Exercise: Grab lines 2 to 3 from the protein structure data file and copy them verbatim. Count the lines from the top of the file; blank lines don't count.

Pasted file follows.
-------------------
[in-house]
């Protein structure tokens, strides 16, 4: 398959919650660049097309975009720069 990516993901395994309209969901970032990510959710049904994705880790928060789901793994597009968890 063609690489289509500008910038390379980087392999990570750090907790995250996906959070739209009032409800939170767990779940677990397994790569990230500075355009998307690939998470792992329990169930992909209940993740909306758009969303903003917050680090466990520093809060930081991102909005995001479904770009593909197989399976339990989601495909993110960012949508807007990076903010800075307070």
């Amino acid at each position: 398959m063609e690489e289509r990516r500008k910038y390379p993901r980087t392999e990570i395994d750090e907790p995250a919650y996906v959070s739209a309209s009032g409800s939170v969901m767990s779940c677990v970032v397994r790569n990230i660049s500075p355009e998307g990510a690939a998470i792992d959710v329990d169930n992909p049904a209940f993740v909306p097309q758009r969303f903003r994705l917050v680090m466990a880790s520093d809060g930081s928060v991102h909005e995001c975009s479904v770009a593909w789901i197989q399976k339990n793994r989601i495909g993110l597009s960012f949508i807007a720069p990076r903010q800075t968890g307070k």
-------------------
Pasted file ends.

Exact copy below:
């Protein structure tokens, strides 16, 4: 398959919650660049097309975009720069 990516993901395994309209969901970032990510959710049904994705880790928060789901793994597009968890 063609690489289509500008910038390379980087392999990570750090907790995250996906959070739209009032409800939170767990779940677990397994790569990230500075355009998307690939998470792992329990169930992909209940993740909306758009969303903003917050680090466990520093809060930081991102909005995001479904770009593909197989399976339990989601495909993110960012949508807007990076903010800075307070």
């Amino acid at each position: 398959m063609e690489e289509r990516r500008k910038y390379p993901r980087t392999e990570i395994d750090e907790p995250a919650y996906v959070s739209a309209s009032g409800s939170v969901m767990s779940c677990v970032v397994r790569n990230i660049s500075p355009e998307g990510a690939a998470i792992d959710v329990d169930n992909p049904a209940f993740v909306p097309q758009r969303f903003r994705l917050v680090m466990a880790s520093d809060g930081s928060v991102h909005e995001c975009s479904v770009a593909w789901i197989q399976k339990n793994r989601i495909g993110l597009s960012f949508i807007a720069p990076r903010q800075t968890g307070k």